Very few people are going to trust Google or anybody else to hold onto all their business or personal data securely and privately. Web services may grow bigger than they are today, but they won't displace the home computer the way you think they will.
Posted by Razzl (1318 comments )
Link Flag
Wrong, better off with Microsoft Office, literally
Google is not obligated to backup data, and if a disaster does occur, it will almost certainly not refund your money if it does lose data.
Posted by giuliocesare (49 comments )
Link Flag
The U.S. is losing its tech lead
One of many stories on how other countries are leading the way moving to modern platforms, while the US just can't break its pathetic addiction to legacy Microsoft products and incompatible and unreliable technologies.
Posted by Microsoft_Facts (109 comments )
Reply Link Flag
Mr Gates, there seems to be a small leak.....
in the monopoly reservoir, but not big enough to worry about, yet.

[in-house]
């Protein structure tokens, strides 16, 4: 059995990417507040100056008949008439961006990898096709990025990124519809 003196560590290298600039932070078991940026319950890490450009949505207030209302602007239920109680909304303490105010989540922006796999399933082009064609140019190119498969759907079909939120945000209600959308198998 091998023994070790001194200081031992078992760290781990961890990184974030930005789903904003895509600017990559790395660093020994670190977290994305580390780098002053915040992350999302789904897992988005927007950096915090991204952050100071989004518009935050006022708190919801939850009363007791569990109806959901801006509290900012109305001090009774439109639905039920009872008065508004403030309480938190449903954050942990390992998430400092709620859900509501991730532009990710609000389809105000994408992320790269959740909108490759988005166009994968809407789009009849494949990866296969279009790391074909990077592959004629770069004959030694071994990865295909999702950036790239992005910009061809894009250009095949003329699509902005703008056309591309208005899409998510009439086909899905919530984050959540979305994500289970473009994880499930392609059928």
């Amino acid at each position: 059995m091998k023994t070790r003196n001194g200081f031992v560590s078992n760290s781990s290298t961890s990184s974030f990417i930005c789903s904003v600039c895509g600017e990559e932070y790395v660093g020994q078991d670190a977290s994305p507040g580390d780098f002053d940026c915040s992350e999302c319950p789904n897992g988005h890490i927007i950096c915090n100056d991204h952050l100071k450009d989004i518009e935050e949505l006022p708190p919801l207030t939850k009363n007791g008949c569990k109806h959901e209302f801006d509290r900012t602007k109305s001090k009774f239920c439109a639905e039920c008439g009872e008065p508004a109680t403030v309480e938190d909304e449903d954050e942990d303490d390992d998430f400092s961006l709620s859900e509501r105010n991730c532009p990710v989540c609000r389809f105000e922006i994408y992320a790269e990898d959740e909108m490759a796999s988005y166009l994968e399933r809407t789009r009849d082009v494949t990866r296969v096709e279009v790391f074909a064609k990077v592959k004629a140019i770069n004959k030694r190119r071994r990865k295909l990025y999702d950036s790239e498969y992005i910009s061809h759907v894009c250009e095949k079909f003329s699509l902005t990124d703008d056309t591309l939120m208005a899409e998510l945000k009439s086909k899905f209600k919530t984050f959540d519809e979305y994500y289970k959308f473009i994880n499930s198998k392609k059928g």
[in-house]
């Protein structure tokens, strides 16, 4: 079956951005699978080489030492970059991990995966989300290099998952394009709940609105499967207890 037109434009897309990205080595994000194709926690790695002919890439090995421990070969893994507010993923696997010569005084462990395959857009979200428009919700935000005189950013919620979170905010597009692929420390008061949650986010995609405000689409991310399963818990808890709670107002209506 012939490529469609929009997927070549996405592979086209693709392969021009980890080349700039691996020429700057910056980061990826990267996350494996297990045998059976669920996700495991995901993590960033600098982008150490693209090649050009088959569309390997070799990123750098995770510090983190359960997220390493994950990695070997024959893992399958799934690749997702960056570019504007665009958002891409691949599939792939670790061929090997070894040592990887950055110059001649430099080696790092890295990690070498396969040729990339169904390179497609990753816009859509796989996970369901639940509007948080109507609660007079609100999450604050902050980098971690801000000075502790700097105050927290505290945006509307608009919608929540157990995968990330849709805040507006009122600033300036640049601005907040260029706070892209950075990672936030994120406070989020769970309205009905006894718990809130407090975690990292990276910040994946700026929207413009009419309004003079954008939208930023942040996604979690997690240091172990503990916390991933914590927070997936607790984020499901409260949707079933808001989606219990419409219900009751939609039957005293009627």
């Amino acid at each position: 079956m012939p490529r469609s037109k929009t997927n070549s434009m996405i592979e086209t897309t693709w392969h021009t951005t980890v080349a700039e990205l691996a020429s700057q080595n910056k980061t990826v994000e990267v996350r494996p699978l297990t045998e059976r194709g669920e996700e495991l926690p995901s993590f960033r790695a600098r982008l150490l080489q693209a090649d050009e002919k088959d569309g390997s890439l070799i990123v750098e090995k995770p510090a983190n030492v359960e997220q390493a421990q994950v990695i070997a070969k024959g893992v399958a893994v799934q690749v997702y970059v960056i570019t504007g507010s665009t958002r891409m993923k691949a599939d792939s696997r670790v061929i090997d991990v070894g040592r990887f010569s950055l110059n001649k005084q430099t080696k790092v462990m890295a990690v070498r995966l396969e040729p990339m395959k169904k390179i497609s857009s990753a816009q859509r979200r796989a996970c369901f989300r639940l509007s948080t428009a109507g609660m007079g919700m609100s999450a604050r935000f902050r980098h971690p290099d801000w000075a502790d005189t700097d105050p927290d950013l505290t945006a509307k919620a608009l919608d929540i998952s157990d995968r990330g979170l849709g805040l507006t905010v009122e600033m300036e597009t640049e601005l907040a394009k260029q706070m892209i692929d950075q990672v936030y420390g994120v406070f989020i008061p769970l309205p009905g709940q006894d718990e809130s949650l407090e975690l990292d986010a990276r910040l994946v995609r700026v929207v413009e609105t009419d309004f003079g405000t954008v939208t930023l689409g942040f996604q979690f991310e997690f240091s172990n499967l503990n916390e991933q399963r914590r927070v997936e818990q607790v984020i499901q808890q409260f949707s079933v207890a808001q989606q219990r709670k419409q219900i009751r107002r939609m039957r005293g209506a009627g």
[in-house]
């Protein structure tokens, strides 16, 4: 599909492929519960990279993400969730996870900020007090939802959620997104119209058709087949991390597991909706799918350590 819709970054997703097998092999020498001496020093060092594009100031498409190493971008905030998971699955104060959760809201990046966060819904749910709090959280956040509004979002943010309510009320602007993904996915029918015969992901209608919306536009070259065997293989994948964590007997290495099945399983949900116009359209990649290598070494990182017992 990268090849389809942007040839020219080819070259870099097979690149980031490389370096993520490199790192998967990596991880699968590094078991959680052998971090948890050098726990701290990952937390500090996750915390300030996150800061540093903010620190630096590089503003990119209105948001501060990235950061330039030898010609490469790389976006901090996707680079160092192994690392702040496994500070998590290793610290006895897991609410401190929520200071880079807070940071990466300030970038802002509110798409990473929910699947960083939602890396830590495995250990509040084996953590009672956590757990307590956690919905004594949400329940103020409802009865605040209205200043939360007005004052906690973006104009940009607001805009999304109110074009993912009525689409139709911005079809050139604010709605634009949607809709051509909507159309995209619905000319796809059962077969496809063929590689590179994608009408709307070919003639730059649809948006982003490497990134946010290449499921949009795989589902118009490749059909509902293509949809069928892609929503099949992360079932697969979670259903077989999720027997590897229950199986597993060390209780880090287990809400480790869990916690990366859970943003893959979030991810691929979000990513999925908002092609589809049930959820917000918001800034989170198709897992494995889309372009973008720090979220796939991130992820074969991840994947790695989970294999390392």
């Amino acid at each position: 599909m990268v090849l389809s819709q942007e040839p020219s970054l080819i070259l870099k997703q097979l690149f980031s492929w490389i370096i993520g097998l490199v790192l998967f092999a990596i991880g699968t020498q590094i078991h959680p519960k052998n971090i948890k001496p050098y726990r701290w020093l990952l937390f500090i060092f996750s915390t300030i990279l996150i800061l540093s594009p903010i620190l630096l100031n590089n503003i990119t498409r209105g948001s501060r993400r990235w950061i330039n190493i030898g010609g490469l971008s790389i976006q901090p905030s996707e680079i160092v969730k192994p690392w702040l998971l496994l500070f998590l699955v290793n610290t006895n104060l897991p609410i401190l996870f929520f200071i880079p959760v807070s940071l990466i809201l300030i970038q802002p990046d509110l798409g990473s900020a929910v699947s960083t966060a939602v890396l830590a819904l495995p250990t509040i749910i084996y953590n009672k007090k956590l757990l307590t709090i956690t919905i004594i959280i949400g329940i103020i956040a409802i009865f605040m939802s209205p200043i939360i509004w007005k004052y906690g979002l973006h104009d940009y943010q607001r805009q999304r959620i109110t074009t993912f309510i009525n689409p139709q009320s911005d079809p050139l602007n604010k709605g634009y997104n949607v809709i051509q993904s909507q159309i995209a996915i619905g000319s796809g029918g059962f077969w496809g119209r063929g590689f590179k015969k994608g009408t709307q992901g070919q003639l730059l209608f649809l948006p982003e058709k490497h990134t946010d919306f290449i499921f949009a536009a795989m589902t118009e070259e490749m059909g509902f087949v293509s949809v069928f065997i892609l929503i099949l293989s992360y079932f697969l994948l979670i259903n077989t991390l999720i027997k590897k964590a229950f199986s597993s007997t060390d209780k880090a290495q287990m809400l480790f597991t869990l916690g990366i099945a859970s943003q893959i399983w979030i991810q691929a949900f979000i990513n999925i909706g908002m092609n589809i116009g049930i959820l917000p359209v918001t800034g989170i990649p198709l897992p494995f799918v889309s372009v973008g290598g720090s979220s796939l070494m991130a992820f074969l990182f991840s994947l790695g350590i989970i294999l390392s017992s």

Posted by m.o.t.u. (96 comments )
Reply Link Flag
For the corporate user, the most important features of an OS are security, stability, functionality, integration with existing systems and ease and security of administration. Ubuntu runs much faster on the same hardware spec compared to windows XP or Vista.

The only downside to linux is that most hardware and specialist software is designed and supported for windows. This is only because of the current market share. This is changing. I predict that the computing industry will look very different in 20 years time.
Posted by Johncolescarr (2 comments )
Reply Link Flag